Shopping the Christmas Markets in Alsace: Stocking Up on Everything Cute and Carb Laden
Having grown up in Los Angeles, where it was always warm and the only things decorated for Christmas were the palm trees, I’ve never truly experienced a storybook holiday like I saw in the movies, featuring nice people in a charming town where they make and sell their own crafts and food. This year is different though, since I’m living in Paris and have access to some of the original Christmas markets in Europe.
I’ve made some friends who are veteran Christmas market goers, so it was easy to spend a weekend following in their footsteps. We decided to go to Strasbourg and Colmar, both in France but very close to the German border. We grabbed a direct train from the Gare de l’Est to Strasbourg and made it there in less than two and a half hours. You can walk into the town center or take a short taxi ride to your hotel. There are many conveniently located places to stay near the markets for reasonable prices, but book in advance, as they can fill up at this popular time.
The Strasbourg market started in 1570, making it one of the oldest in France. It was originally created to distribute presents to children, and eventually it was made a bit more meaningful by adding in a celebration of Christkindel, the baby Jesus—a good afterthought to buffer the commercialism to come. Local merchants used the markets as an occasion to sell their handmade food and crafts, though you will now also see other, more commercial products, like an errant, angry rock ‘n’ roll Santa and way too many snow globes.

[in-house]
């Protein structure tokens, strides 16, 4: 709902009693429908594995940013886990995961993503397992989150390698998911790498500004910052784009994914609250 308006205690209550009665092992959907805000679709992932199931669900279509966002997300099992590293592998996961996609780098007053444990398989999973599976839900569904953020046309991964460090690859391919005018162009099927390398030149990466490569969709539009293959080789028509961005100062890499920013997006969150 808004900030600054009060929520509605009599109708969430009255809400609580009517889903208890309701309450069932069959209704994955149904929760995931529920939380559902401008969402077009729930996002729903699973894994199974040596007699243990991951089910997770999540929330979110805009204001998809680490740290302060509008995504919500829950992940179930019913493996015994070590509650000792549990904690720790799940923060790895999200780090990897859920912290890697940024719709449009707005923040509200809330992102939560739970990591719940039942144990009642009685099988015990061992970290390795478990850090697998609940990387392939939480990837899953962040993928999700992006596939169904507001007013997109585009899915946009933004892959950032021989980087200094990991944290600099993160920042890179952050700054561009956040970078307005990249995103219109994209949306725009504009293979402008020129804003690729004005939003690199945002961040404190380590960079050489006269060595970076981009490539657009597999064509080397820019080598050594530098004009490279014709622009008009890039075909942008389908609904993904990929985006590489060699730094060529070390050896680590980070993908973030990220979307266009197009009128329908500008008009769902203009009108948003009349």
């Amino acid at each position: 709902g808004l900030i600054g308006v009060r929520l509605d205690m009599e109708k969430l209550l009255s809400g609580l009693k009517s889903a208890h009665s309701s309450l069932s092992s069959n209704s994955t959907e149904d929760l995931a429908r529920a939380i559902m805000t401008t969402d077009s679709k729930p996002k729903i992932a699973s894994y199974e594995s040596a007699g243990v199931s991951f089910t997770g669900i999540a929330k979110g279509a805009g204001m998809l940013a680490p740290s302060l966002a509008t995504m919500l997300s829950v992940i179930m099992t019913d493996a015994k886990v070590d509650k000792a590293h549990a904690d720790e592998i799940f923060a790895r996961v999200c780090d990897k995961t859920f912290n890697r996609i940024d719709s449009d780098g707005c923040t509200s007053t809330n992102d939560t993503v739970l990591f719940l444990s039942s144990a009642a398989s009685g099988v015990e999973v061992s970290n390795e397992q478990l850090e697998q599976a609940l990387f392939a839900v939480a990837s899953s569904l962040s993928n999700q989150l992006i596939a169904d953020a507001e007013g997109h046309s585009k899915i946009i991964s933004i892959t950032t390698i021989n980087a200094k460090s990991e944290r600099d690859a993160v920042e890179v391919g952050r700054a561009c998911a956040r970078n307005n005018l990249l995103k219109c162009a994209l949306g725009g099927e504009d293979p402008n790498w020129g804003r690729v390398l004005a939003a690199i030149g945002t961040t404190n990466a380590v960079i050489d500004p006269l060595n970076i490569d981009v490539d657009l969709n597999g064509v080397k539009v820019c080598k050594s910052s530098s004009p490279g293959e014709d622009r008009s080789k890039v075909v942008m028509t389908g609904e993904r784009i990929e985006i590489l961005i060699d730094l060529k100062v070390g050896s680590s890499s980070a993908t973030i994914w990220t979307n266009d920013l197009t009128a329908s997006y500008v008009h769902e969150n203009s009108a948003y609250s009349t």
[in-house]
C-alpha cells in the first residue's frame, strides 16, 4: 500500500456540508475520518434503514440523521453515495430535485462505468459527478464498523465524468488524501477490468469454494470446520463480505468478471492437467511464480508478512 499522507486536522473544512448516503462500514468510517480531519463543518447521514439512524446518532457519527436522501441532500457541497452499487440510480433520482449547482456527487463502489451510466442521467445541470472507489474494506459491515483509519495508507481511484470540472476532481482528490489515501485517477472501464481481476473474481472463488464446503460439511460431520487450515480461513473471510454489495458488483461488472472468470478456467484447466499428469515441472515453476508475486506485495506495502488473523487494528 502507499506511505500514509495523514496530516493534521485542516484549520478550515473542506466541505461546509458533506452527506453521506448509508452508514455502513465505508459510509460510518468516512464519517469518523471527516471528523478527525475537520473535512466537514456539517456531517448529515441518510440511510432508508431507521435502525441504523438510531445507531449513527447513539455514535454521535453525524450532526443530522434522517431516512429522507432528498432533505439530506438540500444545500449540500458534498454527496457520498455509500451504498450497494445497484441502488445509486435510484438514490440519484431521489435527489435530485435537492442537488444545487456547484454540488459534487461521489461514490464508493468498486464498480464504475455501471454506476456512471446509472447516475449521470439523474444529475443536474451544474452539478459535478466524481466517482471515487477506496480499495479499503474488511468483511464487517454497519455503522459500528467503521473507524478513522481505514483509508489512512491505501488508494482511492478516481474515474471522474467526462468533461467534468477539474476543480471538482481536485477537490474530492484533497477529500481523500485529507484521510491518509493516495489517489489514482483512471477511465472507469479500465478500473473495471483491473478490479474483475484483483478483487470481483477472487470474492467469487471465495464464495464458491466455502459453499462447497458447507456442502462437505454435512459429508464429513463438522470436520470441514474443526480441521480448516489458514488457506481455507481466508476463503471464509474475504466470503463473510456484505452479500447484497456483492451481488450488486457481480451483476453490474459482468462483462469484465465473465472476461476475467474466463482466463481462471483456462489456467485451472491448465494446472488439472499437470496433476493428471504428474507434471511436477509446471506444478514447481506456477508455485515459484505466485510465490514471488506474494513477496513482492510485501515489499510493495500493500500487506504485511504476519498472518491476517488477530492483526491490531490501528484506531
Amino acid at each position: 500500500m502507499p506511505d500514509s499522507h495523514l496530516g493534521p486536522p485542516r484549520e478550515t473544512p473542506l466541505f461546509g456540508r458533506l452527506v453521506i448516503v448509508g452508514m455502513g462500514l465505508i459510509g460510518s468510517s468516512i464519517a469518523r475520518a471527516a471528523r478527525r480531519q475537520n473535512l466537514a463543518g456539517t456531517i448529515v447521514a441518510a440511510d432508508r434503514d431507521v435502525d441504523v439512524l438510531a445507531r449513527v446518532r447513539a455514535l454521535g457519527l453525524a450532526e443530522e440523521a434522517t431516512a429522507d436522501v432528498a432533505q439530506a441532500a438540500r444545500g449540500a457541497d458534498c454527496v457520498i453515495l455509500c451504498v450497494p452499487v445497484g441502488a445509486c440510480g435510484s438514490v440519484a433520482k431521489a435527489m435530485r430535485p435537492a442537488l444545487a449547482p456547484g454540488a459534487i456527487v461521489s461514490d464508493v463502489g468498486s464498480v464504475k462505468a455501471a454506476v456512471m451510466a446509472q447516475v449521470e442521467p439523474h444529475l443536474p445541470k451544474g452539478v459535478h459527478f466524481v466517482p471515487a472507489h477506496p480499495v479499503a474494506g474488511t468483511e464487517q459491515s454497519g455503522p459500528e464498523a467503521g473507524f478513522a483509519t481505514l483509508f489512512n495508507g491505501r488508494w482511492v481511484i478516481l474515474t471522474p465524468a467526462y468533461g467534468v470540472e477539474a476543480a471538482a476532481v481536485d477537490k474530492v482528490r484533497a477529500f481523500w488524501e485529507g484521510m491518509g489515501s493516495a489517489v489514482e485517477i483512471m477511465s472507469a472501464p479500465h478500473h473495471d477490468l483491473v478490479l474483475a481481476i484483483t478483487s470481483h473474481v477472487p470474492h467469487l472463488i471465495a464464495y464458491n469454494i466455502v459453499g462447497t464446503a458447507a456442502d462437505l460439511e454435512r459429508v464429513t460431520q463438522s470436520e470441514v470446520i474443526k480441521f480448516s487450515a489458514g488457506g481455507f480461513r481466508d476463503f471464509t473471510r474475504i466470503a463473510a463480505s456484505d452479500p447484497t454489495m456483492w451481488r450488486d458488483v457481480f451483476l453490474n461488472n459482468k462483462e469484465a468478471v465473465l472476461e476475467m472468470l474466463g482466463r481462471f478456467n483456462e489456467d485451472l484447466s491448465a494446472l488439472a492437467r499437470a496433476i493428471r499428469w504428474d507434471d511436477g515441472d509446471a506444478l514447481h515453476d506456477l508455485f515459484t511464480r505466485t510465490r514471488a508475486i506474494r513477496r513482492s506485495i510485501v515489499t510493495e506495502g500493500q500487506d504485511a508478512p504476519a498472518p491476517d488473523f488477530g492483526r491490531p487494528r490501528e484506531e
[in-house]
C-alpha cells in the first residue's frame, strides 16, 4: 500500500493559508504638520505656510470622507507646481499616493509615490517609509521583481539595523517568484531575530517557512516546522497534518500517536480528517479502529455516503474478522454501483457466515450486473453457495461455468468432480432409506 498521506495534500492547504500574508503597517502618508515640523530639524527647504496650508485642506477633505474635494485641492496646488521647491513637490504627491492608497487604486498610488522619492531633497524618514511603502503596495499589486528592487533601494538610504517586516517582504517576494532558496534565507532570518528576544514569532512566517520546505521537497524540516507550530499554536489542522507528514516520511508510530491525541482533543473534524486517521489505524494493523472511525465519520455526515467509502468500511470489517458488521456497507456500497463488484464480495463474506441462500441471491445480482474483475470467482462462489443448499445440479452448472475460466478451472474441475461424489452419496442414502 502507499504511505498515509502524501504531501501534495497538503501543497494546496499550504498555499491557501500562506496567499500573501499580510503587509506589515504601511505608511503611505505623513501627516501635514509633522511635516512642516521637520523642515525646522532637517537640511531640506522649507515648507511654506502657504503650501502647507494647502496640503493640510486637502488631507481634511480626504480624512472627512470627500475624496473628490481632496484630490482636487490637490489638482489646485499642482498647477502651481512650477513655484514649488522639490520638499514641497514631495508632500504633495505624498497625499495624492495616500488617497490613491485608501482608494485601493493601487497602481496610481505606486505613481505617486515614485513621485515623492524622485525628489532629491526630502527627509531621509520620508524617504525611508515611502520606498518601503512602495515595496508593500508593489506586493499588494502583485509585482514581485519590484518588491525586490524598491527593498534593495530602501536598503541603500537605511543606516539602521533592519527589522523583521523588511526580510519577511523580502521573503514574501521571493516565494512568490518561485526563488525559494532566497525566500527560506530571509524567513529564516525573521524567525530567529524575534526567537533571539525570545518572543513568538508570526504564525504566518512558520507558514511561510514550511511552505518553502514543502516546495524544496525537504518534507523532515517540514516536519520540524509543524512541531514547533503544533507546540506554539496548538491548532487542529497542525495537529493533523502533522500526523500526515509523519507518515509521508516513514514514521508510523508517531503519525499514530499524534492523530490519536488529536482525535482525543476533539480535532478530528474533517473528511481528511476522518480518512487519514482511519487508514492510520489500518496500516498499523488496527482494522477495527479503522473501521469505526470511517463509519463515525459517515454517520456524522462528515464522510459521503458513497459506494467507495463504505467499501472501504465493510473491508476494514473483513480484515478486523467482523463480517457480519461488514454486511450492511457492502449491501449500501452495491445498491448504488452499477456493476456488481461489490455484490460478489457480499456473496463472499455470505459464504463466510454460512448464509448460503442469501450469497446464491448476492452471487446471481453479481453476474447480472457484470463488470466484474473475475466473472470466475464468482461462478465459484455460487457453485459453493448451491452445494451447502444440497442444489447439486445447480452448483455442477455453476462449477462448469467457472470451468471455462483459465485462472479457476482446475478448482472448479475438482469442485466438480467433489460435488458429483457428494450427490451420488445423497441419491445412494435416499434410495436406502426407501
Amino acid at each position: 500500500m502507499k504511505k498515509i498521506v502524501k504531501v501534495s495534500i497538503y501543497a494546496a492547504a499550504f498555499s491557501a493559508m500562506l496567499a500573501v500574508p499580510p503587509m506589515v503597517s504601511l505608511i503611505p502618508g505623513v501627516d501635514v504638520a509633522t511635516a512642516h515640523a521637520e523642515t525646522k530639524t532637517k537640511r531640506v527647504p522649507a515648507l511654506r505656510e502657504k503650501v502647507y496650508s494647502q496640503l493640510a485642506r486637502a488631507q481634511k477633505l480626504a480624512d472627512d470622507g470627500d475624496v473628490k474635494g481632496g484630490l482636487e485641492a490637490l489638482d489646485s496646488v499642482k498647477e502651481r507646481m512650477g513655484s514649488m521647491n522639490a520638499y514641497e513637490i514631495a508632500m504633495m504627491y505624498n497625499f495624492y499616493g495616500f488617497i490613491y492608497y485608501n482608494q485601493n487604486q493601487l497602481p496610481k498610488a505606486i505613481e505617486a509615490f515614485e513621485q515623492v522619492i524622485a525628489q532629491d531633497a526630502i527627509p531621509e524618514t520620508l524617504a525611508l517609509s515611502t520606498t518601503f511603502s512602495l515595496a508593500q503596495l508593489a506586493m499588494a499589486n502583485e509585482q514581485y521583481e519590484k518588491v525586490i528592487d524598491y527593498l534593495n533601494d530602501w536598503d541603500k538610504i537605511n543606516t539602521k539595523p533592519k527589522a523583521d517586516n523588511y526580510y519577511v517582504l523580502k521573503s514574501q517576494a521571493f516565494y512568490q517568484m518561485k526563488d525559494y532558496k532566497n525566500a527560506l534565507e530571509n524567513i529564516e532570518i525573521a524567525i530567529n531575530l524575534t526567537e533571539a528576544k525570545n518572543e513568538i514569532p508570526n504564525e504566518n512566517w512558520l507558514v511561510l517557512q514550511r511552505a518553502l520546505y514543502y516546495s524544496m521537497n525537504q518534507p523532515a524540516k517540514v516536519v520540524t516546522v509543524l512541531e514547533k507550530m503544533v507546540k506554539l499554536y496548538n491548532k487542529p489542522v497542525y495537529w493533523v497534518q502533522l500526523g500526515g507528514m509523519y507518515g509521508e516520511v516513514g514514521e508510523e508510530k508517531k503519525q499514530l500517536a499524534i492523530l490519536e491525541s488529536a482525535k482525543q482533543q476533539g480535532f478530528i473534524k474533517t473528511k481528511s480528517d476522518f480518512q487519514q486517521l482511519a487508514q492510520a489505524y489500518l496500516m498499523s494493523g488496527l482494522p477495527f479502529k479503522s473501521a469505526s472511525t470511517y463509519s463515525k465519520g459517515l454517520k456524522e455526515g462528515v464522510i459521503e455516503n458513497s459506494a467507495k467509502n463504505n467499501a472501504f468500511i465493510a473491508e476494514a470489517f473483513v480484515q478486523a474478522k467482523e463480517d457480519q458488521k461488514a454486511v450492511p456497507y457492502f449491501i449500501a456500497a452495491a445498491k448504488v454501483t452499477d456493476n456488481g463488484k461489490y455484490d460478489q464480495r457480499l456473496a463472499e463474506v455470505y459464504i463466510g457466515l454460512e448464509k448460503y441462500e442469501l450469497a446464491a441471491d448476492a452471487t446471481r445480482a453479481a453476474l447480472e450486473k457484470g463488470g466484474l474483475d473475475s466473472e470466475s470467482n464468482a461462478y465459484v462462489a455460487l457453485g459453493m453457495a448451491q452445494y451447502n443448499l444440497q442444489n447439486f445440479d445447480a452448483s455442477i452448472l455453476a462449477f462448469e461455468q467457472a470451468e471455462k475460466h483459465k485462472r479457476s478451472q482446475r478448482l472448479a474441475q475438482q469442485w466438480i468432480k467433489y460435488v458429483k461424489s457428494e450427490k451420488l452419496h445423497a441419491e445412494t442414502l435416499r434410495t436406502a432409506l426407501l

The markets are only open until 9 p.m. on weekends, so we missed them Friday evening; but the lights stay illuminated well into the night, and we had a wonderful wander through the streets, admiring the extensive holiday decorations. There are magnificent photo opportunities around every corner, so make sure to bring your camera battery charger—I forgot mine, and my camera died within 24 hours of our arrival.
Get a good night’s sleep, as the markets open at 10 in the morning and you’ll be on your feet most of the day, wandering through the little log cabin–looking booths set up all over the water-enclosed town. Each market has a theme, and you’ll find ones that specialize in homemade honey, cheese, chocolate—and then there’s a children’s market with rides, and a Swiss village with raclette and even more chocolate. The shops in the town are also festively adorned, and you can find many Christmas decorations in the market and streets. Never being someone who would think about stepping foot into an ornament shop, I found myself seduced by the Santa spell, and I’m now the proud owner of the most irresistible collection of snowmen, who live near their new, whitewashed Christmas tree with wooden ornaments, which I’m sure one of the Alsatian elves made in a workshop around the corner.